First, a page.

16
- July
2015
Posted By : Matt
Learning From Bad Tactics

01

Let me start by saying that in examining this stop, I am not trying to talk badly about the officer here. I know nothing about him.  That said, we’ve all done things over the years that when we look back on them, we realize how bad our tactics were. My intention in examining this is so that others will stop and think, and not repeat what was done here.  Thankfully this officer’s injuries were not life threatening, but they very well could have been.  And, while not life threatening, I’d be willing to bet they might be career ending.

SuspectThankfully, the driver of this car is in custody now.  He is “just a teenager” at 17 years old, and I’m sure family and friends will comment about “what a good kid” he is and how he was just starting to get his life straight before this officer made him do this, or some other such nonsense.  It is clear to any rational person that a good kid does not do stuff like this.

It is almost like I am a prognosticator or something because according to one of the news articles I read, “Two parents of the suspects have filed excessive force complaints on behalf of their sons in the case because Anderson fired shots.”  <sarcasm> Wait, the officer used deadly force against someone using deadly force on him?  How dare he! </sarcasm>

And last, before delving into the discussion on tactics, I’d like to say how thoroughly disgusted I am by every single one of the people who just sat there in their cars after the suspect vehicle plowed this officer and fled.  No one got out of their cars to help and no one was with that officer until the next responding officer arrived.  People suck!


Now that I’ve got that out of the way, let’s take a look at what happened here.  I don’t know the circumstances around this contact, and honestly, for sake of this discussion, it does not matter.  Watch the brief video first.

First, the officer rolls up to the car which is stuck in traffic at this point, and based on his actions, he is clearly after this particular car.  The car is obviously trying to get away from him too, which you can tell by how it is off and on the brakes trying to move forward.  Also, at this point, this officer is the only officer on scene.  There is absolutely no reason at all that he should have been attempting to handle this stop solo, especially not where it was taking place.  We know other units were on their way because one shows up moments after the suspect vehicle fled.   He should have waited for his cover unit(s).  Not only does he put himself in significant danger by attempting to deal with this solo, but he put the lives of the occupants of all the other cars surrounding him in danger too because if he had to fire his weapon, those other cars are his backstop.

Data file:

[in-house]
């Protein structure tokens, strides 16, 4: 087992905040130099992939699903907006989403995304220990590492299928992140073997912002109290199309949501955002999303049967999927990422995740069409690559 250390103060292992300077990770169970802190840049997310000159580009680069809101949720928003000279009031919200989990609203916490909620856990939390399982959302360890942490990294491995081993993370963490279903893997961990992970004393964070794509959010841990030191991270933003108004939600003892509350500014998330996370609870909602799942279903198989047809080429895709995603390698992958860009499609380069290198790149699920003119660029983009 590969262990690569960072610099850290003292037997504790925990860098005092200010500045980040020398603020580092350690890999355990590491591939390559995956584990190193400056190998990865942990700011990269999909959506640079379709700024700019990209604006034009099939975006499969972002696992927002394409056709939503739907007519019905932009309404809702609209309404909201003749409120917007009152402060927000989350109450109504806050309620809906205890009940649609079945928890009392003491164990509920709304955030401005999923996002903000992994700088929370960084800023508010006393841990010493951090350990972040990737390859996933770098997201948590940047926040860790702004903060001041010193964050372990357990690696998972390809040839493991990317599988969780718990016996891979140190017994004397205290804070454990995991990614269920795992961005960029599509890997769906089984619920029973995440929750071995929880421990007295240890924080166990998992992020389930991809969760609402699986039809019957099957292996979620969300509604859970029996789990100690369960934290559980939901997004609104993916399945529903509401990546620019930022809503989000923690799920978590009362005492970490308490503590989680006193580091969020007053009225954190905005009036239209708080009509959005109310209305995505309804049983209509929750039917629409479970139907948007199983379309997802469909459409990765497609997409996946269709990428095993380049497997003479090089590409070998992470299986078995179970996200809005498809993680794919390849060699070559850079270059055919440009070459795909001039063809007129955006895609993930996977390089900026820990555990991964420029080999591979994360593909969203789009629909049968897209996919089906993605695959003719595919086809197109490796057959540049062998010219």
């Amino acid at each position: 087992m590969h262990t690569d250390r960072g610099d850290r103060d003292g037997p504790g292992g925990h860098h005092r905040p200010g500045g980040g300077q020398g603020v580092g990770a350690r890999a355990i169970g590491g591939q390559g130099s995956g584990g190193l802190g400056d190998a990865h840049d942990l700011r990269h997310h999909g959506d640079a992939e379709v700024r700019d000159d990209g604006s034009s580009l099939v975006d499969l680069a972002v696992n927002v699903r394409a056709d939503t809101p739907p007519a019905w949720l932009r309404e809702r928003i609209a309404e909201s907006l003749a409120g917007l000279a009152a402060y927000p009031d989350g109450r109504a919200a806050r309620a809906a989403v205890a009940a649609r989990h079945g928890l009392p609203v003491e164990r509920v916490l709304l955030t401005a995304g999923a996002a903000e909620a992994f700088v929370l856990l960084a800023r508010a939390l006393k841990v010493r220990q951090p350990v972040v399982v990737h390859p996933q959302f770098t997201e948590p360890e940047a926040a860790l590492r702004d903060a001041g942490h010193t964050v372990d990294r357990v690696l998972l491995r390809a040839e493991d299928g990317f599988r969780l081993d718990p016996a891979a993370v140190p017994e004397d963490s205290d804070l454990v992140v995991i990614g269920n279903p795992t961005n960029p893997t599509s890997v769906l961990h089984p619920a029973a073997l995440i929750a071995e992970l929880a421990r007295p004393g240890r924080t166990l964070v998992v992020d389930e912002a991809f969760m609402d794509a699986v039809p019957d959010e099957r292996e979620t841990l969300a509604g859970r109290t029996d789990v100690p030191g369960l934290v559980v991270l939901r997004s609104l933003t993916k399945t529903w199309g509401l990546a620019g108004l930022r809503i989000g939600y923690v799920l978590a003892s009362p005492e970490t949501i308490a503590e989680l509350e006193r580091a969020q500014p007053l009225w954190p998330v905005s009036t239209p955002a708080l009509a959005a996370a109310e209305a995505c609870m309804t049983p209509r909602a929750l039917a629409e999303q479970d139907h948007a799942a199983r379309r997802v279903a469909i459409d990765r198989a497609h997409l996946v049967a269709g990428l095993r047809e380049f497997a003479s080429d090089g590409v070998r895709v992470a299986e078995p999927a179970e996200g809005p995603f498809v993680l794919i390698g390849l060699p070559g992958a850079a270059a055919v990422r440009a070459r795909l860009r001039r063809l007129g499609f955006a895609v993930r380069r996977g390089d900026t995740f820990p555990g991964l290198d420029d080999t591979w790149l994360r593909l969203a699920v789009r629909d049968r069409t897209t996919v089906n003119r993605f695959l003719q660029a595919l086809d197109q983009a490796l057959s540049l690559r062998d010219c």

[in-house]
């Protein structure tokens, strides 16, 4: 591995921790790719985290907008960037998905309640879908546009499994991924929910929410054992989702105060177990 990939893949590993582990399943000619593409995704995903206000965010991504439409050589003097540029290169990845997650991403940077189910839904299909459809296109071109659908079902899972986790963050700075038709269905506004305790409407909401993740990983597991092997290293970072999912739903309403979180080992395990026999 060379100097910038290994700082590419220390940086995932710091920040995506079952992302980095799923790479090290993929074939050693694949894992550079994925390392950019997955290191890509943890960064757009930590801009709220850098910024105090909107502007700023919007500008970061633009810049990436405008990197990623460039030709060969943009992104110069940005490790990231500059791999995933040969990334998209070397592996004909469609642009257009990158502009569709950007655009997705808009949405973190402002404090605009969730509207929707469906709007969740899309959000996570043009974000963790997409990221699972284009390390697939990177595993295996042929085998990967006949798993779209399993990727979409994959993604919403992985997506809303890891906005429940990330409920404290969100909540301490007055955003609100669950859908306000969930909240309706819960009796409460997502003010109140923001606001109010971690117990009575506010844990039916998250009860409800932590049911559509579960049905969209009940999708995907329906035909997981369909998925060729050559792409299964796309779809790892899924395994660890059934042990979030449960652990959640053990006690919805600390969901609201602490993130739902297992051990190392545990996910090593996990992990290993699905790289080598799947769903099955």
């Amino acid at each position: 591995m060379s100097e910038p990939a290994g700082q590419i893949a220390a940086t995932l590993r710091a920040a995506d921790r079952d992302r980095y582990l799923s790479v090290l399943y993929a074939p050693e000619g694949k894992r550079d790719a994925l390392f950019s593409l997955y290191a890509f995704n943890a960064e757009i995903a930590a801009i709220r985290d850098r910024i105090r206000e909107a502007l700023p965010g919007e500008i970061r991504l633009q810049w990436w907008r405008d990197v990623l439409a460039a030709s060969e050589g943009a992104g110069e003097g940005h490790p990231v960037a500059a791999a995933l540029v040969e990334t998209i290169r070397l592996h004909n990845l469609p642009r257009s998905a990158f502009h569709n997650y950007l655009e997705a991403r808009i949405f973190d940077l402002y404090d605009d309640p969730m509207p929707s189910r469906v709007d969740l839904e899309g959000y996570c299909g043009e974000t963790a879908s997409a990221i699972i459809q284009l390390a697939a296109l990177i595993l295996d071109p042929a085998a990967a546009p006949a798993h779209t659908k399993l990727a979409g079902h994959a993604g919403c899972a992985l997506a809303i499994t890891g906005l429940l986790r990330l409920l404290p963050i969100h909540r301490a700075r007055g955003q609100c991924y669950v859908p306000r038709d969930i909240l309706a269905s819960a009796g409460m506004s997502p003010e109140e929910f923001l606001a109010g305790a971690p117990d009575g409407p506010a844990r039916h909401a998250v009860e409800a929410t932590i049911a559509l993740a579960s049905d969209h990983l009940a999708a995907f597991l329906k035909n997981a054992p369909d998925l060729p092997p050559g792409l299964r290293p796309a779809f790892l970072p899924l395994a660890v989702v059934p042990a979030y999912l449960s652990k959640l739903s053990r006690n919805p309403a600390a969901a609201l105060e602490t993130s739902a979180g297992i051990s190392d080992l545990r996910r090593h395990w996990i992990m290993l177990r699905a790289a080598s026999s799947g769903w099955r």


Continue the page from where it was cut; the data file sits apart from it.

Next, even if you were going to try and handle this particular situation at this intersection by yourself, why on earth would you approach that car like he did?  This was happening during darkness which means by staying behind the car, in addition to making the suspects turn to address him, he also would have been protected from view by his lights which would be shining in the suspects eyes.  Not only did he leave what little cover his car offered him and approach the car, which we know is occupied by at least 3 persons, but he actually walked well past the driver’s door and put himself in front of the suspects taking away all the tactical advantages he would have had by staying behind them and out of the direct line of sight.

Finally, when the front passenger seat suspect foot bails, rather than staying with the car, the officer runs in front of the suspect vehicle, between it and the car in front of them, which is a place you NEVER, EVER want to be.  Sadly, what happens next perfectly and graphically shows why this is a place you never want to be.  The suspect vehicle accelerates hitting the officer, and likely based on the vehicle positioning, squishes both of his legs between the suspect vehicle and the car that is stopped in front of it, which gets pushed into the intersection as the officer rolls up the hood of the suspect vehicle while firing his weapon twice.


Like I said at the beginning, I do not know anything about this officer.  I have no idea how long he has been on or what he has done during his career.  And honestly, none of that matters.  He could normally be the baddest ass, most tactically sound guy on the department, but during this incident, I suspect he let his adrenaline override his rational brain and what we see here are the results.  Like I said, we have all done stupid things at times.  I know I have stopped myself a time or two and said to myself, “whew, glad that worked out.”  I suspect many of you have had the same thought if you have done this job long enough.  It is with that in mind, and trying to avoid instances similar to this, that I am critically examining this video.

Let’s all be safe, and smart, and go home to our loved ones in one piece.
-Matt

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Matt
Deputy Sheriff at California
Matt Silvey was a full time Deputy Sheriff for 22 years and recently retired. During his time as a LEO he attended countless training classes and is a court recognized firearms expert. Matt brings a unique perspective to discussion regarding the second amendment given his LEO experience and life time appreciation of firearms and our 2nd Amendment rights. You can read more about Matt here: http://www.those-who-serve.com/2018/11/28/deputy-matts-coming-story/